Beer companies know about yeast, barley, and hops. But they’re not typically experts in greenhouse gases and abatement curves. That’s why a global brewer turned to McKinsey for help when it set itself the ambitious goal of cutting emissions in half—and saving $200 million in the process.
The first thing the company asked us was,“Is this feasible, or have we, the executive team, brewed up an impossible mission?” The McKinsey team assessed the feasibility and possible impact by developing four brewery archetypes based on different sizes and the structures of their operations; through that, we then identified 150 different carbon abatement levers. These opportunities to reduce emissions were located across the entire operating spectrum—from the brew house itself to bottle washing in the packaging area.
The next stage was to develop a working model that sequenced the programs for maximum efficacy, using carbon-abatement curves to determine what should be implemented first, for maximum impact—across 100 sites worldwide.
Finally, we created a 5-year rollout plan that included management practices, technologies, investment needs, and anticipated savings. We worked with the client to determine their capabilities for making this happen, and to discover where there were gaps that needed to be filled. Our team also helped draw up a stakeholder-engagement plan to communicate the strategy and initiatives to senior management, regional rubs, and individual sites, and to activate the culture.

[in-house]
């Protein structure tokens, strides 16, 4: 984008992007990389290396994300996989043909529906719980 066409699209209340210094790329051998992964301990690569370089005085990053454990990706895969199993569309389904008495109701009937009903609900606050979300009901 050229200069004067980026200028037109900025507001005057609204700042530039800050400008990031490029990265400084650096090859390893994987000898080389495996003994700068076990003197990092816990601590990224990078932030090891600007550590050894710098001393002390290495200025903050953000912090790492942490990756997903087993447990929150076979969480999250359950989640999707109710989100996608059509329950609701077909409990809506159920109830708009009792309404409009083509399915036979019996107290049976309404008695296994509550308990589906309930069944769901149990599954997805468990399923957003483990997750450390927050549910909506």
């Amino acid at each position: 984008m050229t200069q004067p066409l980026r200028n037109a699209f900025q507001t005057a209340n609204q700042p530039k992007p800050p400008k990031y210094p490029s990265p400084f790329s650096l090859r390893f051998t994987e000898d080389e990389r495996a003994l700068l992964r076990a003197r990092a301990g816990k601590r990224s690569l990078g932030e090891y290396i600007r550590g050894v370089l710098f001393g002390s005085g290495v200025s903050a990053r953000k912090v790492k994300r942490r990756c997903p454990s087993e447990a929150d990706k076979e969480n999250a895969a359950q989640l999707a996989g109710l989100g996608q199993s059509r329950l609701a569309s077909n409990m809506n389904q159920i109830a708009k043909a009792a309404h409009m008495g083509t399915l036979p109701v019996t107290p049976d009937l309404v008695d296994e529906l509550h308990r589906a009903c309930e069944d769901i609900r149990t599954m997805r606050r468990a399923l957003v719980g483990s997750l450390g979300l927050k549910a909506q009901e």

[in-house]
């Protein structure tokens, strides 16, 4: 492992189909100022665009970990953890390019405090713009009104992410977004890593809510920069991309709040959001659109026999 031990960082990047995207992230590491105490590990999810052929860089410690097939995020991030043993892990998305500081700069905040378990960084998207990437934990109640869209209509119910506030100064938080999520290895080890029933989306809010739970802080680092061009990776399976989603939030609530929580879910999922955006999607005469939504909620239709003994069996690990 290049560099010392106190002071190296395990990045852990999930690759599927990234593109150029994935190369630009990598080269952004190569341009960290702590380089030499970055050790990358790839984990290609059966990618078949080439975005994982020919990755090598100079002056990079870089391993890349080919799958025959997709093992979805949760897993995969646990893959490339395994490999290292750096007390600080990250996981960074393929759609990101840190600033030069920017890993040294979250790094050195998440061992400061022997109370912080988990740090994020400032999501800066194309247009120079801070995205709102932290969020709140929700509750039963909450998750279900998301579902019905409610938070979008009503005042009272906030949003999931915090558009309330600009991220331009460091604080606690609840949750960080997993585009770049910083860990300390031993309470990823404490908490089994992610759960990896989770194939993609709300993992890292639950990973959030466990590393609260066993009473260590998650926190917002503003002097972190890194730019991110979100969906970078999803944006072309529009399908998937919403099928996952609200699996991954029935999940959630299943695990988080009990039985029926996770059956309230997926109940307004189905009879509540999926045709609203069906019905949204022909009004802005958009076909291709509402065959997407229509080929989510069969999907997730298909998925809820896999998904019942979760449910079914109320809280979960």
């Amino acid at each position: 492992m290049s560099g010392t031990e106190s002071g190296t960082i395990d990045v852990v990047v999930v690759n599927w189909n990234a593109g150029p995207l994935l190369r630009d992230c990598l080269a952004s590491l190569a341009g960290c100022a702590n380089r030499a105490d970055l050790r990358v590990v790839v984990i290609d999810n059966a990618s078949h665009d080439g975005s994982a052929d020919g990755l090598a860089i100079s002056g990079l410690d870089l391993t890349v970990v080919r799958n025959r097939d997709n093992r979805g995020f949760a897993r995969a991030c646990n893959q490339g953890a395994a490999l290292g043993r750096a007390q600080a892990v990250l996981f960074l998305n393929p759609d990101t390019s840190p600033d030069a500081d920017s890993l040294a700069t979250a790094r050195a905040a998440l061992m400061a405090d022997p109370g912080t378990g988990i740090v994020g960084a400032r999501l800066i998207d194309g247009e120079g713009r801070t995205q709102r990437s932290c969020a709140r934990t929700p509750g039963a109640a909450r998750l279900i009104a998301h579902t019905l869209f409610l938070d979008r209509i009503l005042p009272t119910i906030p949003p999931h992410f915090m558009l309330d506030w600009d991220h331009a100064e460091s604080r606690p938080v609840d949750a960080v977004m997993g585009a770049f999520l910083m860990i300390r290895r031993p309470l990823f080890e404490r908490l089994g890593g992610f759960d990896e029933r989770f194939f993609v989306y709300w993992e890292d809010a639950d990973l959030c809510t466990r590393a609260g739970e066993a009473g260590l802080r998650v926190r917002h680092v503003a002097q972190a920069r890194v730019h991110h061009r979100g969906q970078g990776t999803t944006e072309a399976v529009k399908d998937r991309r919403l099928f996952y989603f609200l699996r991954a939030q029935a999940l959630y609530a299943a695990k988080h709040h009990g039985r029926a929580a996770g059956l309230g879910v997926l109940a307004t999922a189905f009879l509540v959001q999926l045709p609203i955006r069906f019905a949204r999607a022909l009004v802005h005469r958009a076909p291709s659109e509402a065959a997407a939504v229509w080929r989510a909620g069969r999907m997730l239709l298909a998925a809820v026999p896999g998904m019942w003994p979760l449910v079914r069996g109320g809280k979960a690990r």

One of the most rewarding aspects of this work—and the reason we call it an “inspiring engagement” —is that we demonstrated that emissions could be cut dramatically, as much as 50 percent, without adding cost. In fact, the total potential savings identified by the program exceeded $200 million. This became a case history that was used by global advocates of sustainability to demonstrate that profits and principles can work hand-in-hand.